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Australia: UN experts urge support for Indigenous ‘Voice’ vote

05 October 2023

GENEVA (5 October 2023) – UN human rights experts* today urged all Australians to unite in support of the creation of a permanent constitutional body of Aboriginal and Torres Strait Islander Peoples to advise the Government on all matters that relate to them as the First Peoples of Australia.

Australians will vote in a referendum on 14 October 2023 on a proposal to enshrine into the Constitution an Indigenous Voice to parliament.

“The Voice initiative will pave the way to overcome the colonial legacy of systemic discrimination and inequalities that have undermined the ability of Indigenous Peoples to realise their rights to development and self-determination,” the experts said. “It will strengthen the participation of Australia’s First Peoples in decision-making related to their political, economic, social and cultural development.”

“First Peoples experience higher rates of disease and lower life expectancy than non-indigenous peoples due to lack of access to health services, adequate housing and nutritious food,” the experts said. They noted that poor education and employment opportunities lead to poverty and social problems. It is reported that Indigenous children are 26 times more likely to be incarcerated than non-indigenous children, and that Indigenous women face higher rates of homelessness and gender-based violence.

“The First Peoples of Australia have a right under international human rights law to participate in decision-making that affects them,” the experts said. “By voting ‘yes’ on 14 October 2023, Australians will help the Government fulfil its human rights obligations,” they said.

The UN experts urged Australian authorities to treat the Voice Referendum only as a first step towards the full implementation of the Uluru Statement and the UN Declaration on the Rights of Indigenous Peoples (UNDRIP) in a letter dated 3 October 2023. It will be made public on 2 December 2023.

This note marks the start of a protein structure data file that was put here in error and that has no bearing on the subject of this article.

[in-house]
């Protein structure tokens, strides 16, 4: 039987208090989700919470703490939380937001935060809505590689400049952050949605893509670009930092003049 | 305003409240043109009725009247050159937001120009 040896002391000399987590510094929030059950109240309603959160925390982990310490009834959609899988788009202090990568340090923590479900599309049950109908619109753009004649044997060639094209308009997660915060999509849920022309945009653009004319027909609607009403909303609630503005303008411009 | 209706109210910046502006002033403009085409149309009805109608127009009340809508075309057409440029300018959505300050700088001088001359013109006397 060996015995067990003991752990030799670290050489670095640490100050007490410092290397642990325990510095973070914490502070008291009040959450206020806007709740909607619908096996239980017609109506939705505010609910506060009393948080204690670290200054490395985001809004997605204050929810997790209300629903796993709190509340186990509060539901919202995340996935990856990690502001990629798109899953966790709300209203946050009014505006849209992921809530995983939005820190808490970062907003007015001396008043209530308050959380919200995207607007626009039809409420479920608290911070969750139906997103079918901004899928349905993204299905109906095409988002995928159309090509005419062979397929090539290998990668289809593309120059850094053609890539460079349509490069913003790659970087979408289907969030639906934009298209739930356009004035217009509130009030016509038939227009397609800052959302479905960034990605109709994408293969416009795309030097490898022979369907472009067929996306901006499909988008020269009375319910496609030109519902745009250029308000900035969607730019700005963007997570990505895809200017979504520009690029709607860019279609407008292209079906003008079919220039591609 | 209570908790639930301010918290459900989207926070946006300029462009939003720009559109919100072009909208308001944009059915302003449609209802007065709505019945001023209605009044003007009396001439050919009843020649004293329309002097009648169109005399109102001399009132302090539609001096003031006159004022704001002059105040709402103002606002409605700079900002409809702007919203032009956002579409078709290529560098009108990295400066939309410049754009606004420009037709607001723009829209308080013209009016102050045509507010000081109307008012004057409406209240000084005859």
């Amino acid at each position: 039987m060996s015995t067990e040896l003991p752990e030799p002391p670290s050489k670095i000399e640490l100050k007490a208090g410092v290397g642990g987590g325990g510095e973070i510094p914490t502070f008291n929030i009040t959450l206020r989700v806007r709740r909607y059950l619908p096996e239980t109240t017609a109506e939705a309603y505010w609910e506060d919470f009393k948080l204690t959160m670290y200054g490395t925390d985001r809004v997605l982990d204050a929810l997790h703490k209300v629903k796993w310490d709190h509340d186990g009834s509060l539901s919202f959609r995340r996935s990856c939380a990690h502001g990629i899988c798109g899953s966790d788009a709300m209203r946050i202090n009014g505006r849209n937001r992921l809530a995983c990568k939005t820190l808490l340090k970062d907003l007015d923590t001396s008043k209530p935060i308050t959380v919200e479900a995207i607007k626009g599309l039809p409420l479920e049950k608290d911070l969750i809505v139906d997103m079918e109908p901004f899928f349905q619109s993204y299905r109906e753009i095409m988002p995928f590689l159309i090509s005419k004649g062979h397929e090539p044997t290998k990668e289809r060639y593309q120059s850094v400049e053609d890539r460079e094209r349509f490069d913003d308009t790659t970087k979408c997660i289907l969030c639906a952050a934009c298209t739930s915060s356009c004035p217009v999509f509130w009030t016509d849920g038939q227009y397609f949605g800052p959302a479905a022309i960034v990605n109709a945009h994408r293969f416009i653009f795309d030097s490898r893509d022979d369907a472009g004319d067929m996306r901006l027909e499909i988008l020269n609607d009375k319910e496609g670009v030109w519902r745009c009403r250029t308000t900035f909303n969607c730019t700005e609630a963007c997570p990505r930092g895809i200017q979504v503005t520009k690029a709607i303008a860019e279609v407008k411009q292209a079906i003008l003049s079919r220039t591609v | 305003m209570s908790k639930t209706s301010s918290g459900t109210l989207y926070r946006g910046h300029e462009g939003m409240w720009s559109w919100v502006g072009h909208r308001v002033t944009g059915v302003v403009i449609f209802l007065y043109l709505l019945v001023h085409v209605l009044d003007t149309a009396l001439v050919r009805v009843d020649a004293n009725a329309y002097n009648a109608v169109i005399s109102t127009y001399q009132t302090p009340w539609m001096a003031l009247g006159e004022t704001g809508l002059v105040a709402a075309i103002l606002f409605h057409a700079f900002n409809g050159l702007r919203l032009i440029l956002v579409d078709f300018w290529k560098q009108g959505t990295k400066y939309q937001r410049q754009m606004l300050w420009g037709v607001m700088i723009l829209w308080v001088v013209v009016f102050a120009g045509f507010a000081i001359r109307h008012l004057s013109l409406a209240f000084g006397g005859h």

“The fulfilment of Indigenous Peoples' right to Indigenous-led institutions should not be presented as a cost or an unjustified privilege, but rather as a matter of fundamental human rights and justice for historical wrongs,” the experts said.

They said the Voice will support the First Peoples’ quest for justice by amending punitive laws in areas such as child protection, law enforcement and corrections, native title and cultural heritage that continue to discriminate against them.

They stressed that it will be critical for the Australian Government to engage in transparent and meaningful consultation with the First Peoples before enacting legislation to establish the Aboriginal and Torres Strait Islander Voice.

“First Peoples have the right to determine and develop priorities and strategies for exercising their right to development through their own institutions,” the experts said.

*The experts: Surya Deva, Special Rapporteur on the right to development and José Francisco Calí Tzay, Special Rapporteur on the rights of Indigenous Peoples.

The Special Rapporteurs are part of what is known as the Special Procedures of the Human Rights Council. Special Procedures, the largest body of independent experts in the UN Human Rights system, is the general name of the Council’s independent fact-finding and monitoring mechanisms that address either specific country situations or thematic issues in all parts of the world. Special Procedures’ experts work on a voluntary basis; they are not UN staff and do not receive a salary for their work. They are independent from any government or organization and serve in their individual capacity.

For more information and media requests please contact:

Antoanela Pavlova ([email protected])

For media inquiries related to other UN independent experts, please contact Maya Derouaz ([email protected]) or Dharisha Indraguptha ([email protected])

Follow news related to the UN’s independent human rights experts on Twitter @UN_SPExperts

Follow news related to the Special Rapporteur on the right to development: @UNSRdevelopment

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